‘FBI spied on Mandela during his historic 1990 visit to United States’
The FBI spied on South Africa’s anti-apartheid icon Nelson Mandela during his historic visit to the US, following his release from prison after 27 years, according to newly released files.
An FBI memo dated May 30, 1990, from the Atlanta field office to then?FBI Director William Sessions about Mandela’s upcoming visit noted that the bureau had cultivated a confidential informant close to his entourage, who had provided logistical information about his travel itinerary.
The South African leader arrived in the US in June 1990, four months after his release from 27 years in prison, as the world’s most celebrated political prisoner and liberation icon for his struggle against apartheid.
At the time of his visit, Mandela’s party the African National Congress (ANC) was still designated by the US as a ‘terrorist organisation’. The ANC was not removed from the State Department’s list of terrorist organisations until 2008.
Also, it was widely alleged that the CIA had provided information to the apartheid authorities in South Africa that led to Mandela’s arrest in 1962.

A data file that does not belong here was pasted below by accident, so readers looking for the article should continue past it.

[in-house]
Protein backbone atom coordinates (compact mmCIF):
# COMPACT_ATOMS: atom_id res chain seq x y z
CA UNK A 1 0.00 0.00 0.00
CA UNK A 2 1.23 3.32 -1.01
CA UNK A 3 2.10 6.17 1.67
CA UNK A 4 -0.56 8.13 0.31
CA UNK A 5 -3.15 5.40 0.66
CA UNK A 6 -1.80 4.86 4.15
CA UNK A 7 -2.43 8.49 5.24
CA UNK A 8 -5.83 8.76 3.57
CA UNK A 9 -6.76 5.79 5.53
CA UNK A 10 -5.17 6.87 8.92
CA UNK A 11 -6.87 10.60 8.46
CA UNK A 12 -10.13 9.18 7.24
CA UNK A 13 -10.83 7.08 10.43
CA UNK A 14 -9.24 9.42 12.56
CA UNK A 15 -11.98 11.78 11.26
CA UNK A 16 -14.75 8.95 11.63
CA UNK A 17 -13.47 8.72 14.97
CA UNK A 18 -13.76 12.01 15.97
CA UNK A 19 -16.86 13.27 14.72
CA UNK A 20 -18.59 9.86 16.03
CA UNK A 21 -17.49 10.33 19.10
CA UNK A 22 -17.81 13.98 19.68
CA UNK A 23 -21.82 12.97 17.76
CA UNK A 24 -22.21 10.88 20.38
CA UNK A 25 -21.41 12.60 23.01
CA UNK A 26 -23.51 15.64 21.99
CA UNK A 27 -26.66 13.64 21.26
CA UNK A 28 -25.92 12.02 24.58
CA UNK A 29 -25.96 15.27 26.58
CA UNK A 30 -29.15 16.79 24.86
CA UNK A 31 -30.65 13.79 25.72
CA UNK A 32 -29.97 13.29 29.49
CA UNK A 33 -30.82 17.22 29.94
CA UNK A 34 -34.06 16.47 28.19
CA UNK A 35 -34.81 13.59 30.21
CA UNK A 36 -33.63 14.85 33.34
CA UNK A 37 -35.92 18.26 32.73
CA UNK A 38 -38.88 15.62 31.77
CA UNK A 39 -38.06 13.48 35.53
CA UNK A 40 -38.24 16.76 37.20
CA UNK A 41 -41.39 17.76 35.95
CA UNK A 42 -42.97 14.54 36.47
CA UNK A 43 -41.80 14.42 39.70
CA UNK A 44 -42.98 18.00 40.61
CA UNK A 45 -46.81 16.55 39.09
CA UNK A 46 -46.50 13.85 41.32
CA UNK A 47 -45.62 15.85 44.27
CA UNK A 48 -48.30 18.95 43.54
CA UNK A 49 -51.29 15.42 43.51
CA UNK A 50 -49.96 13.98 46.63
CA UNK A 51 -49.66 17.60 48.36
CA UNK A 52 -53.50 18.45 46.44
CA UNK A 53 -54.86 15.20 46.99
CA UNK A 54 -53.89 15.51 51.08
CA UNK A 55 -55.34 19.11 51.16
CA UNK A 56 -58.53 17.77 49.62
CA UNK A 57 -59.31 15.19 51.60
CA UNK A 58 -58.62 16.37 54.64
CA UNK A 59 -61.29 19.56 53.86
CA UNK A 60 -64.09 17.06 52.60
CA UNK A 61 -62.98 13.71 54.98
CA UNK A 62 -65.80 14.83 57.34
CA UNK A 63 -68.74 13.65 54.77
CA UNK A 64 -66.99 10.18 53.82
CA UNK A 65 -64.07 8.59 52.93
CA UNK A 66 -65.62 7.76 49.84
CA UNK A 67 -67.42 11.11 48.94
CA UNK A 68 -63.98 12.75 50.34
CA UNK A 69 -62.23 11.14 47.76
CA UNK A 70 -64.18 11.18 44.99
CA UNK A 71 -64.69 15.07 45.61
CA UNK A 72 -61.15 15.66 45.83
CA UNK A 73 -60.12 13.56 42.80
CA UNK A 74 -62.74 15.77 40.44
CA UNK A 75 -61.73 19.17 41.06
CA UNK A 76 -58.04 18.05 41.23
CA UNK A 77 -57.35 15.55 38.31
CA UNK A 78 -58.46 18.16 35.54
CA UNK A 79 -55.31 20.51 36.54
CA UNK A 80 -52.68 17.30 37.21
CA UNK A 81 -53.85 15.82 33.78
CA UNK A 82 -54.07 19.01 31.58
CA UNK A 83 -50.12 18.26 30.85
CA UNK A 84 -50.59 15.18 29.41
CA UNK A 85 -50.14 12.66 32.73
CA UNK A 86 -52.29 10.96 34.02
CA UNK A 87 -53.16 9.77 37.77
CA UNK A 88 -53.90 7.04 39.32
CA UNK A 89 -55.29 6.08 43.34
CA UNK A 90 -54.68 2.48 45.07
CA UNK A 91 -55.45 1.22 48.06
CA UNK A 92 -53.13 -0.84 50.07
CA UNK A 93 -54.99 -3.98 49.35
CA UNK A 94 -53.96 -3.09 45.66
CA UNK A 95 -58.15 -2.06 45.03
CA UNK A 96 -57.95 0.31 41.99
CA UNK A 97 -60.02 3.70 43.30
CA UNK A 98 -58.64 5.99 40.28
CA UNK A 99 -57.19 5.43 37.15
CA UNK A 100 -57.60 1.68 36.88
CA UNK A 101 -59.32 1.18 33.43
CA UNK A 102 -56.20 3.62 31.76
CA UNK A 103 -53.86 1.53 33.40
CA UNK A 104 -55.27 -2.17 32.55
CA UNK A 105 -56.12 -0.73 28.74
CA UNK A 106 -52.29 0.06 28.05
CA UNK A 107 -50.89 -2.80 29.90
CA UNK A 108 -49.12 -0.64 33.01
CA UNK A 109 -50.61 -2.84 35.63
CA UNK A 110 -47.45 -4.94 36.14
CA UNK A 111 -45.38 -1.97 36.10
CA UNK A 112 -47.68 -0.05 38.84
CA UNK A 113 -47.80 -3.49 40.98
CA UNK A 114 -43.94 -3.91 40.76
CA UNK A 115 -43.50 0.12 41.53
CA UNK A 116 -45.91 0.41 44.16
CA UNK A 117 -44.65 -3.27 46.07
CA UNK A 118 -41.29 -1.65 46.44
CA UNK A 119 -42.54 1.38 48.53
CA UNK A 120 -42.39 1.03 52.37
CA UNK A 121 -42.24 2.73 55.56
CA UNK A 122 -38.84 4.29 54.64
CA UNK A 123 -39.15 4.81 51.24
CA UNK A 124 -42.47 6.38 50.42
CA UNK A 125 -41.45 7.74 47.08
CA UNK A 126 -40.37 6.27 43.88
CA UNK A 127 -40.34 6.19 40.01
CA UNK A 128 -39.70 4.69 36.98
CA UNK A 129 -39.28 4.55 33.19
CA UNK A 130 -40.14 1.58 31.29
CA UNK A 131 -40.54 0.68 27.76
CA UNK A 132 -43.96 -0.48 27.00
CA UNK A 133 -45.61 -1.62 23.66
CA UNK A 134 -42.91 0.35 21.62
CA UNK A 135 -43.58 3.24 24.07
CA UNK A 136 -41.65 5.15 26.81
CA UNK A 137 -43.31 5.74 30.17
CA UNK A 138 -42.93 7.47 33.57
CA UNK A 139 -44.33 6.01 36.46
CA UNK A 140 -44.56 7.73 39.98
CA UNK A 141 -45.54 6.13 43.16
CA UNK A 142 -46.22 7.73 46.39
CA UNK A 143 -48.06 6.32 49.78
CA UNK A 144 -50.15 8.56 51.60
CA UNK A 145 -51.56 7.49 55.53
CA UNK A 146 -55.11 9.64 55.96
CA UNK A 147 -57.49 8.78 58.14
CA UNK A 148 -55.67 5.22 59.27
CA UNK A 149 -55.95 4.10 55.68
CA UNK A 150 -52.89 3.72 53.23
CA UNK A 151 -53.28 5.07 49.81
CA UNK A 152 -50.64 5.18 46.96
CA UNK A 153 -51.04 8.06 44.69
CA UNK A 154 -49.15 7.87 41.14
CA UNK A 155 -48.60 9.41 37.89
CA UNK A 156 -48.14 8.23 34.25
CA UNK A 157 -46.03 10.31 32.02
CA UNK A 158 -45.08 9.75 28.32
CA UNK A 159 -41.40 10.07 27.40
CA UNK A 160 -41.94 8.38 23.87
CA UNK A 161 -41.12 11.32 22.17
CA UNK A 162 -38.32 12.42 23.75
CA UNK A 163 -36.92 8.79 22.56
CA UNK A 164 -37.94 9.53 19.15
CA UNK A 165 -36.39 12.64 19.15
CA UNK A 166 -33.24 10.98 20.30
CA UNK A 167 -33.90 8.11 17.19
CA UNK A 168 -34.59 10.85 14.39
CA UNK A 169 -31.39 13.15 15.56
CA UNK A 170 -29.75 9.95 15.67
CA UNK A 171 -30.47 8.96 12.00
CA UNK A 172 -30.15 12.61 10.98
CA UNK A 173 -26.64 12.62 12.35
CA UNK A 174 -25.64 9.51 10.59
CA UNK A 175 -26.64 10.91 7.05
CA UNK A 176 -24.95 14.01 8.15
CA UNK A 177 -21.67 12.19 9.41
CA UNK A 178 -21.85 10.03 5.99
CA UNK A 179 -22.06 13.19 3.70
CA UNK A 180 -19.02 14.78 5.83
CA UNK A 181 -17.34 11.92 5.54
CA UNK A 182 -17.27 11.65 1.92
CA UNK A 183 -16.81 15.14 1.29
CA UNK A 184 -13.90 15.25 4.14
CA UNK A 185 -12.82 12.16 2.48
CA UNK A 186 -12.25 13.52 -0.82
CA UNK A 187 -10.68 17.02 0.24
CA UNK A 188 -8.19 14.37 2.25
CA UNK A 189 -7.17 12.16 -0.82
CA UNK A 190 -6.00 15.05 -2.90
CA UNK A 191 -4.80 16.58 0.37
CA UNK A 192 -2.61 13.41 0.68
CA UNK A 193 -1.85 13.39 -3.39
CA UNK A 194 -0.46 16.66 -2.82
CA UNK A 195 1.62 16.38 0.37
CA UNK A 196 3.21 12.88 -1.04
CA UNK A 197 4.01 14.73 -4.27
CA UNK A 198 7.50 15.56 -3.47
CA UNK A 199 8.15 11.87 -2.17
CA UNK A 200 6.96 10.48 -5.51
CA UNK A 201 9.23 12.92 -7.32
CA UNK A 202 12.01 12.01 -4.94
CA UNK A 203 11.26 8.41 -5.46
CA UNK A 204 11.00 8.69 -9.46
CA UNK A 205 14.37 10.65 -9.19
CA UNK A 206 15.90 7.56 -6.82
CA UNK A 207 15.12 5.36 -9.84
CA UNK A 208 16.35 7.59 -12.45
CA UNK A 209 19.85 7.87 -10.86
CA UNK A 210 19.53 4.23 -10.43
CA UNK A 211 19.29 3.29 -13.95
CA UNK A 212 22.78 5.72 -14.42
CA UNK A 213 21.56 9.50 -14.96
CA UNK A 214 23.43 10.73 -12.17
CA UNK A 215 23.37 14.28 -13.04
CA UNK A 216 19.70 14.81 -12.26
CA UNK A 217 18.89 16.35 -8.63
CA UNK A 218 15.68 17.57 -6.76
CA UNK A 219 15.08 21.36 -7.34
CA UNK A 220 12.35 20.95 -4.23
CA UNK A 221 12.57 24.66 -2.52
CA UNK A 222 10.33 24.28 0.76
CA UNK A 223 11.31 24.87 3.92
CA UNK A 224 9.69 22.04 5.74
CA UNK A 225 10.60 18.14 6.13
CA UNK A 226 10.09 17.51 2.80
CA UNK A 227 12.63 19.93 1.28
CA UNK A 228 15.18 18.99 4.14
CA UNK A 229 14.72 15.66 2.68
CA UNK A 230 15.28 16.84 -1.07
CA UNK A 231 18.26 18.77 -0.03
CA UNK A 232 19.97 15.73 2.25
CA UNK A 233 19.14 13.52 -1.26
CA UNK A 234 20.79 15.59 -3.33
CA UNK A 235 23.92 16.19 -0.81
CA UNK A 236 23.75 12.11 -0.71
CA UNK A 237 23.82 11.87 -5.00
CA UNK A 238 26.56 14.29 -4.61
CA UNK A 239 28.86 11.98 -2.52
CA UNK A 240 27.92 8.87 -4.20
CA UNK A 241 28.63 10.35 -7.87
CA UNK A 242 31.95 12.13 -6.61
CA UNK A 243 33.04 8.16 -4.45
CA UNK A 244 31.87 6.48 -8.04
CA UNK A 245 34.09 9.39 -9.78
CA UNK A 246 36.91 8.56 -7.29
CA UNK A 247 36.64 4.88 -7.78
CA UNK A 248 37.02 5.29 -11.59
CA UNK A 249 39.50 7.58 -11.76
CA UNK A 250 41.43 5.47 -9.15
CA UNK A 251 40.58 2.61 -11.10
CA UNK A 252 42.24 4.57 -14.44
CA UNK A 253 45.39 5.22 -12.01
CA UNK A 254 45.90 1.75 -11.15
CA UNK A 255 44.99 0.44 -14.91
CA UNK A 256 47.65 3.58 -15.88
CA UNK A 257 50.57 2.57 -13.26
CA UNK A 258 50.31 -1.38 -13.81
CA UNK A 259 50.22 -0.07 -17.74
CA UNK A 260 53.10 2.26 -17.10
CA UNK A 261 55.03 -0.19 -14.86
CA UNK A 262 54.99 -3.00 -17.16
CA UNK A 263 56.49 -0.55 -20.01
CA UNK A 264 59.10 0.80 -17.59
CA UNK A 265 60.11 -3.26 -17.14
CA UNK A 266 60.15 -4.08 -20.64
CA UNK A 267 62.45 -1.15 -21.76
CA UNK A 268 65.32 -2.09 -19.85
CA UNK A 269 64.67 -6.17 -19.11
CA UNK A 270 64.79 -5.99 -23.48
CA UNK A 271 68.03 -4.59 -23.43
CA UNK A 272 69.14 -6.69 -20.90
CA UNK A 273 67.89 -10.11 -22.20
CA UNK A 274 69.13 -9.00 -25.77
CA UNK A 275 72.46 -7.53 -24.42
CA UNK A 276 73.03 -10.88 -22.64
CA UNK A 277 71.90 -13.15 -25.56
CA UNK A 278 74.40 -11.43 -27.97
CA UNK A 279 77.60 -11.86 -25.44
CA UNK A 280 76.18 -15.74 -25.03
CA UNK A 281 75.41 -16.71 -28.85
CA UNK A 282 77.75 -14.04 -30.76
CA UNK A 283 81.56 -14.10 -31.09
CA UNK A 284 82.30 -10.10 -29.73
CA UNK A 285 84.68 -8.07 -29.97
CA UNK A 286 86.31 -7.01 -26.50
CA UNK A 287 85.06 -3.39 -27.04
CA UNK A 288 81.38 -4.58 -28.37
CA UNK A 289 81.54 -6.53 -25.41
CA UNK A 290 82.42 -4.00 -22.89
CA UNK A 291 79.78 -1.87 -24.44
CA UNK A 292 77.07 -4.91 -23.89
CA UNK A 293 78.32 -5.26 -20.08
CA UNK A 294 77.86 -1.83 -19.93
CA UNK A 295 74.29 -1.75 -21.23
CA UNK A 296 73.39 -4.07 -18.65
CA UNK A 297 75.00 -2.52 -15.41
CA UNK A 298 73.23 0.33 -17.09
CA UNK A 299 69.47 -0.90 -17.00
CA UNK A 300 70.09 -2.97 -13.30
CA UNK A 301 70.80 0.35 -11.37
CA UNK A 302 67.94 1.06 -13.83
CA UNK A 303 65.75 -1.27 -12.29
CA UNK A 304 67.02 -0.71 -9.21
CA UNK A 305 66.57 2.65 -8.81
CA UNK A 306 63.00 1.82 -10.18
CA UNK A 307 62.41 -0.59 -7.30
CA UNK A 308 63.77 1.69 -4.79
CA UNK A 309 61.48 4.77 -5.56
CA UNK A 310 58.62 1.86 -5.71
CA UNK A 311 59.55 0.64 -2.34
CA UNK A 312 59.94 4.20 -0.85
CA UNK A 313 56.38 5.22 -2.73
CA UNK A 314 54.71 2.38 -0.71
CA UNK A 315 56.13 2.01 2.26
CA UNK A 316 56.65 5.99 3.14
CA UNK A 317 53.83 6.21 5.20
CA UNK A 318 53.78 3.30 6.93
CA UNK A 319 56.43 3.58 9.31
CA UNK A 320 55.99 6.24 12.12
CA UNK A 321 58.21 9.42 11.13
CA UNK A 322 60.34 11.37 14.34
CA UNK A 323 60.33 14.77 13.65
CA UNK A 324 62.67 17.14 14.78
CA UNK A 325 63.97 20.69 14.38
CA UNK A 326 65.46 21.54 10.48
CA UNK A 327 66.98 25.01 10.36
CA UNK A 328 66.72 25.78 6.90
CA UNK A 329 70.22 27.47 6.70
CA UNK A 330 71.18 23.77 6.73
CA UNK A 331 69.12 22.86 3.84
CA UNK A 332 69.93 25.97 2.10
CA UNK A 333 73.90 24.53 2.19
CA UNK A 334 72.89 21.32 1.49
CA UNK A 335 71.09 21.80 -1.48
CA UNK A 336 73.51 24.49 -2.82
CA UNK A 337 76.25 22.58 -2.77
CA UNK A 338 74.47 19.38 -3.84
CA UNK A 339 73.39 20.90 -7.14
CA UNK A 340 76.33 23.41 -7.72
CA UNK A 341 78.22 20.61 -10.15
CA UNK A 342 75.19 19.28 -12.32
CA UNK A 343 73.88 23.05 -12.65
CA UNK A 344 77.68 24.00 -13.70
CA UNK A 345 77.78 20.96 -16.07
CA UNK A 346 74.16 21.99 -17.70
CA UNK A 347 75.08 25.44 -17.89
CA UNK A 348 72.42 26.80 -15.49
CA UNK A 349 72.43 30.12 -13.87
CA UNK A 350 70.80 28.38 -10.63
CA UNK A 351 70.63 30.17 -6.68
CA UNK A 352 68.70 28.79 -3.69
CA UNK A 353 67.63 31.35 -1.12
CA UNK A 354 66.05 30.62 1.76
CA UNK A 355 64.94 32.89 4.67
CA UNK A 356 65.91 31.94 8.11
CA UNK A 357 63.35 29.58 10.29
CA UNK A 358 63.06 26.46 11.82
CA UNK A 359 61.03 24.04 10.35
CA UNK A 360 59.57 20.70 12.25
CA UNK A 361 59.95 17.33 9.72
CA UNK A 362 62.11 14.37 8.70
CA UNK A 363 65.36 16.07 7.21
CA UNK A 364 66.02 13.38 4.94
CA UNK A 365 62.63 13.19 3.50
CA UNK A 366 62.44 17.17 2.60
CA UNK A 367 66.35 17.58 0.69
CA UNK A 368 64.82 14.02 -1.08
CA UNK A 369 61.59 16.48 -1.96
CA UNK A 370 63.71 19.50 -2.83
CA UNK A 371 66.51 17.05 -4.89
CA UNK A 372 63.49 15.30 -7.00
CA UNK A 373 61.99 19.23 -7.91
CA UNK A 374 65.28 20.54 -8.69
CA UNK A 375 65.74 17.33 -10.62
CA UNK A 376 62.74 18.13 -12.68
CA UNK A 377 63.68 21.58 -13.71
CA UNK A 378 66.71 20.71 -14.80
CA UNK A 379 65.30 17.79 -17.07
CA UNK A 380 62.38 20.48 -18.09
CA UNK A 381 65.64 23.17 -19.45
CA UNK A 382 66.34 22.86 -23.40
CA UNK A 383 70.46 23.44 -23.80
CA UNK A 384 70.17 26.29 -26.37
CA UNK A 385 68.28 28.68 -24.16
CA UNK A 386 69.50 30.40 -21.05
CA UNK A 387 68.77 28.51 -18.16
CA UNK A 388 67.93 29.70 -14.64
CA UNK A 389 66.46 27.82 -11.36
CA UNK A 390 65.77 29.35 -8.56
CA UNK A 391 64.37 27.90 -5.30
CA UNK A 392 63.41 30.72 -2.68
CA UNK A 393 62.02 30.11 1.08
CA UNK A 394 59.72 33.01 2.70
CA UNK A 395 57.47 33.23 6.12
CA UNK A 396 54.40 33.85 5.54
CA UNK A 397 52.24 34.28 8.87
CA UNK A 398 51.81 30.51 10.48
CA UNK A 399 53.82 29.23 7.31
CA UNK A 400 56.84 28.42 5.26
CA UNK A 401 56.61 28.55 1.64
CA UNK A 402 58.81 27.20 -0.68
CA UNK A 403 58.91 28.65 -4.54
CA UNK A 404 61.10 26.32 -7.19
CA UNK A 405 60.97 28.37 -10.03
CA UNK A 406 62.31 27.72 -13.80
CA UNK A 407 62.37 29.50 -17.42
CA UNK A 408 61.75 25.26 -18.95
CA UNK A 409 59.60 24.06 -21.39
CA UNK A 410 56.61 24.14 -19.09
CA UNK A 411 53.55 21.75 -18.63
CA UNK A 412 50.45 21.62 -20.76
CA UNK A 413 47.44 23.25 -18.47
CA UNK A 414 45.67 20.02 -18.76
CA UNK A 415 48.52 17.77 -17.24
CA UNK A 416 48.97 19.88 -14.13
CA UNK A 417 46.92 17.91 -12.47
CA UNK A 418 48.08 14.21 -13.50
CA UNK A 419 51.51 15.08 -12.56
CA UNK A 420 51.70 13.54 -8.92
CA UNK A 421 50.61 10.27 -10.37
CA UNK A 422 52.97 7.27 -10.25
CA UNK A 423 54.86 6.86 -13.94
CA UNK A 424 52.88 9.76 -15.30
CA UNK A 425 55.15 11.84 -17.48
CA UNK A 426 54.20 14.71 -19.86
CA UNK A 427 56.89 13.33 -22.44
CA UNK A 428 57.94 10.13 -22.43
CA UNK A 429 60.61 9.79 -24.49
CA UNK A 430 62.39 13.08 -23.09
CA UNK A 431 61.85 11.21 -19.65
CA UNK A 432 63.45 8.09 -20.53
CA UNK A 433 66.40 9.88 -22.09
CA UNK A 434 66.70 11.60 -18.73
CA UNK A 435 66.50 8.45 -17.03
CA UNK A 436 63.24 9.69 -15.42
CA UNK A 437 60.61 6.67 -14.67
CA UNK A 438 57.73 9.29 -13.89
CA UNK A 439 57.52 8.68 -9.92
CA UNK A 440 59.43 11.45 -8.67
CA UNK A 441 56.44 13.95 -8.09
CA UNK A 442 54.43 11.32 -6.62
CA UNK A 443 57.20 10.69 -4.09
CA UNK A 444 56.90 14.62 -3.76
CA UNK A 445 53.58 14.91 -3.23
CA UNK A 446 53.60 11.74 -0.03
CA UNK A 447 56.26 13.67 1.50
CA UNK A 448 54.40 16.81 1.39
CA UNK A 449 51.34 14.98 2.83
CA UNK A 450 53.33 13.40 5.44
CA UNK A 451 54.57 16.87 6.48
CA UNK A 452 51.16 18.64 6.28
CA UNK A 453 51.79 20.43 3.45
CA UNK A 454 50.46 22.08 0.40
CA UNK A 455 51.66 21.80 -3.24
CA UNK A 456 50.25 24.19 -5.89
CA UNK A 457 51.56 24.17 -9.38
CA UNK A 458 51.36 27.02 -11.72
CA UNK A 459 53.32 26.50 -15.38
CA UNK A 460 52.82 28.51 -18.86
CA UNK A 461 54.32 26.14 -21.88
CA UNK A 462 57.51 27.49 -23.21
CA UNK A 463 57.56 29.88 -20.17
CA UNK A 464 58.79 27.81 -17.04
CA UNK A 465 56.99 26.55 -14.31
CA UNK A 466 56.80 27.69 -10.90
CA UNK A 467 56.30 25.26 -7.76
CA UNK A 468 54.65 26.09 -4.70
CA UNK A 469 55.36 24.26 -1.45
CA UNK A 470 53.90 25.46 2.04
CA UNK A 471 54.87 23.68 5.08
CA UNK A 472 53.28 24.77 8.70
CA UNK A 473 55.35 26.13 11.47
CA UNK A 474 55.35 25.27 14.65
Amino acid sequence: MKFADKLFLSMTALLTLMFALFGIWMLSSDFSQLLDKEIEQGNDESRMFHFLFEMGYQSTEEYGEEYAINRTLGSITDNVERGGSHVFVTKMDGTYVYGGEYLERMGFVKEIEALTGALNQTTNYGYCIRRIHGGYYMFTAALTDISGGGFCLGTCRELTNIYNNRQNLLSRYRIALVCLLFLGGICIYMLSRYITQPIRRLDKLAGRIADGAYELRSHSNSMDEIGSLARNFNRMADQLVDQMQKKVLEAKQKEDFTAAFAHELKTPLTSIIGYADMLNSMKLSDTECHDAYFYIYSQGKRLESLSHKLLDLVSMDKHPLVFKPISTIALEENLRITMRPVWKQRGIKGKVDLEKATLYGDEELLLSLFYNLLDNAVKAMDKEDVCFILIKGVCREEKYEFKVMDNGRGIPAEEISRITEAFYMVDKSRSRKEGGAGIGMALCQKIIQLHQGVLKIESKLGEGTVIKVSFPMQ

The memo says the FBI was told by its informant (who is described as ‘newly opened, and whose reliability is not yet established’) that Mandela was in contact with Coretta Scott King, widow of civil rights leader Martin Luther King Jr.
The partially redacted FBI documents were turned over to Ryan Shapiro, a Massachusetts Institute of Technology doctoral candidate who studies the policing of dissent, in response to his Freedom of Information Act lawsuit.
The 334 pages of records, which Shapiro provided to Al Jazeera, largely cover the June 1990 time-frame and represent the FBI’s first interim release of files on Mandela. The FBI withheld 169 pages in their entirety on national security grounds.